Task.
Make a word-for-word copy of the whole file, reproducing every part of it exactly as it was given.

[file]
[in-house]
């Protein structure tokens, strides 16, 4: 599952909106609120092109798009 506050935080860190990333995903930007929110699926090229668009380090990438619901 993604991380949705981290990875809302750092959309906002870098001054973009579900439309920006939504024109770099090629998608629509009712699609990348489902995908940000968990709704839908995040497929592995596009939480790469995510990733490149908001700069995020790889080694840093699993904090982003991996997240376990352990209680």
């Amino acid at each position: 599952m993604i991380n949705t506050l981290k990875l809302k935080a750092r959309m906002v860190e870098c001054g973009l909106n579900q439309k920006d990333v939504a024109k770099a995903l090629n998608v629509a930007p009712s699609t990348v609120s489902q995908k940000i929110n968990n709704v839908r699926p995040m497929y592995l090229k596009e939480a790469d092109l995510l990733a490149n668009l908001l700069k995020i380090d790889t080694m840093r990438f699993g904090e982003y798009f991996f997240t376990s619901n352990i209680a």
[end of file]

[in-house]
């Protein structure tokens, strides 16, 4: 599952909106609120092109798009 506050935080860190990333995903930007929110699926090229668009380090990438619901 993604991380949705981290990875809302750092959309906002870098001054973009579900439309920006939504024109770099090629998608629509009712699609990348489902995908940000968990709704839908995040497929592995596009939480790469995510990733490149908001700069995020790889080694840093699993904090982003991996997240376990352990209680």
């Amino acid at each position: 599952m993604i991380n949705t506050l981290k990875l809302k935080a750092r959309m906002v860190e870098c001054g973009l909106n579900q439309k920006d990333v939504a024109k770099a995903l090629n998608v629509a930007p009712s699609t990348v609120s489902q995908k940000i929110n968990n709704v839908r699926p995040m497929y592995l090229k596009e939480a790469d092109l995510l990733a490149n668009l908001l700069k995020i380090d790889t080694m840093r990438f699993g904090e982003y798009f991996f997240t376990s619901n352990i209680a």